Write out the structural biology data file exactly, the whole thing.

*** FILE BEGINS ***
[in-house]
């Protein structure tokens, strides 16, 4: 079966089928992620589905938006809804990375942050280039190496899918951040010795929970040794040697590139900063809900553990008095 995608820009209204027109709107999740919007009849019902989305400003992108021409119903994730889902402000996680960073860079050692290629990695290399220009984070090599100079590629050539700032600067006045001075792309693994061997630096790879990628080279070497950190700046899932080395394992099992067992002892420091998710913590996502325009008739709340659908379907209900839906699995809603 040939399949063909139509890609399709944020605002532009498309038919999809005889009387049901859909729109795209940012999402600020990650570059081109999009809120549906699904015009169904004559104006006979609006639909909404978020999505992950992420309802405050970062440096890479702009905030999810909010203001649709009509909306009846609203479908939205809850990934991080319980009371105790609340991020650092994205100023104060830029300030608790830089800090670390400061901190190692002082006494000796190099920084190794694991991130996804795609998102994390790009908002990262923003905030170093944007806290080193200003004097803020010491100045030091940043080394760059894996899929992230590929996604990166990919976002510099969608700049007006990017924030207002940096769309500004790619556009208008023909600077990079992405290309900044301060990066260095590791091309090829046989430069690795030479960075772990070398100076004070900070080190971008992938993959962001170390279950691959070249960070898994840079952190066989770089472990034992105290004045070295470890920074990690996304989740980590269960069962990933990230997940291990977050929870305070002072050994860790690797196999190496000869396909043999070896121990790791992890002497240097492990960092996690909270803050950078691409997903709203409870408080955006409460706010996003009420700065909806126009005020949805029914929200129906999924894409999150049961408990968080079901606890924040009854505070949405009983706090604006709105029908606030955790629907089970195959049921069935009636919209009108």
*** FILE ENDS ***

[in-house]
């Protein structure tokens, strides 16, 4: 079966089928992620589905938006809804990375942050280039190496899918951040010795929970040794040697590139900063809900553990008095 995608820009209204027109709107999740919007009849019902989305400003992108021409119903994730889902402000996680960073860079050692290629990695290399220009984070090599100079590629050539700032600067006045001075792309693994061997630096790879990628080279070497950190700046899932080395394992099992067992002892420091998710913590996502325009008739709340659908379907209900839906699995809603 040939399949063909139509890609399709944020605002532009498309038919999809005889009387049901859909729109795209940012999402600020990650570059081109999009809120549906699904015009169904004559104006006979609006639909909404978020999505992950992420309802405050970062440096890479702009905030999810909010203001649709009509909306009846609203479908939205809850990934991080319980009371105790609340991020650092994205100023104060830029300030608790830089800090670390400061901190190692002082006494000796190099920084190794694991991130996804795609998102994390790009908002990262923003905030170093944007806290080193200003004097803020010491100045030091940043080394760059894996899929992230590929996604990166990919976002510099969608700049007006990017924030207002940096769309500004790619556009208008023909600077990079992405290309900044301060990066260095590791091309090829046989430069690795030479960075772990070398100076004070900070080190971008992938993959962001170390279950691959070249960070898994840079952190066989770089472990034992105290004045070295470890920074990690996304989740980590269960069962990933990230997940291990977050929870305070002072050994860790690797196999190496000869396909043999070896121990790791992890002497240097492990960092996690909270803050950078691409997903709203409870408080955006409460706010996003009420700065909806126009005020949805029914929200129906999924894409999150049961408990968080079901606890924040009854505070949405009983706090604006709105029908606030955790629907089970195959049921069935009636919209009108």